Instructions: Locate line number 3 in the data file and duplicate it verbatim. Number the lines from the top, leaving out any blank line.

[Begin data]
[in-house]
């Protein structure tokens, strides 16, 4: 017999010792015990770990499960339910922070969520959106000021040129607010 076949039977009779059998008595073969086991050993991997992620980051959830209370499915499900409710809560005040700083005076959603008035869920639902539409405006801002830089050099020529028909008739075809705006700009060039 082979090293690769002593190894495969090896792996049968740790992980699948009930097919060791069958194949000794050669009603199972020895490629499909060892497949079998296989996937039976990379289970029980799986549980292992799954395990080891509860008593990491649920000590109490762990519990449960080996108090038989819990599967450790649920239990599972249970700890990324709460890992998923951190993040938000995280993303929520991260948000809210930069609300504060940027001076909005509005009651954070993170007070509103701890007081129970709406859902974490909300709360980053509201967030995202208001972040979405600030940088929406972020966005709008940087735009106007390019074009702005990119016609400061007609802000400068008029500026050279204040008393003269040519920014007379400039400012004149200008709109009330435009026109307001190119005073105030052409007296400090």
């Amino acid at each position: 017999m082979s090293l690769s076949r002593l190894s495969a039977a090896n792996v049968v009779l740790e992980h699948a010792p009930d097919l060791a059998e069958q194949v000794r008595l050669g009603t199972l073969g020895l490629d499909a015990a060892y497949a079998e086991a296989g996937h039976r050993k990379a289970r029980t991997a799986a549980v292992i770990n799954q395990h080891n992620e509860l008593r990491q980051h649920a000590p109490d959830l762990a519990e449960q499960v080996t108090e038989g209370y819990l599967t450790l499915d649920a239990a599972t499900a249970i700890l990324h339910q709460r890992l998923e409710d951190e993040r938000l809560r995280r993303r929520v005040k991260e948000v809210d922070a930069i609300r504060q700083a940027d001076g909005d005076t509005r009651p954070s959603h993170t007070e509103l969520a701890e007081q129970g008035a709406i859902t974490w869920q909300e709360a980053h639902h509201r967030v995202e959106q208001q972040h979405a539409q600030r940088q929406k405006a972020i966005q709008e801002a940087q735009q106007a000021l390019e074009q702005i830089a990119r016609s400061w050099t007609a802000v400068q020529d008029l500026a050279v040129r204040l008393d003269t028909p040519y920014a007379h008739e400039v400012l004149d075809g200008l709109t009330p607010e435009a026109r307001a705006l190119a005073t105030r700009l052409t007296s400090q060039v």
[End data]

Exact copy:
């Amino acid at each position: 017999m082979s090293l690769s076949r002593l190894s495969a039977a090896n792996v049968v009779l740790e992980h699948a010792p009930d097919l060791a059998e069958q194949v000794r008595l050669g009603t199972l073969g020895l490629d499909a015990a060892y497949a079998e086991a296989g996937h039976r050993k990379a289970r029980t991997a799986a549980v292992i770990n799954q395990h080891n992620e509860l008593r990491q980051h649920a000590p109490d959830l762990a519990e449960q499960v080996t108090e038989g209370y819990l599967t450790l499915d649920a239990a599972t499900a249970i700890l990324h339910q709460r890992l998923e409710d951190e993040r938000l809560r995280r993303r929520v005040k991260e948000v809210d922070a930069i609300r504060q700083a940027d001076g909005d005076t509005r009651p954070s959603h993170t007070e509103l969520a701890e007081q129970g008035a709406i859902t974490w869920q909300e709360a980053h639902h509201r967030v995202e959106q208001q972040h979405a539409q600030r940088q929406k405006a972020i966005q709008e801002a940087q735009q106007a000021l390019e074009q702005i830089a990119r016609s400061w050099t007609a802000v400068q020529d008029l500026a050279v040129r204040l008393d003269t028909p040519y920014a007379h008739e400039v400012l004149d075809g200008l709109t009330p607010e435009a026109r307001a705006l190119a005073t105030r700009l052409t007296s400090q060039v």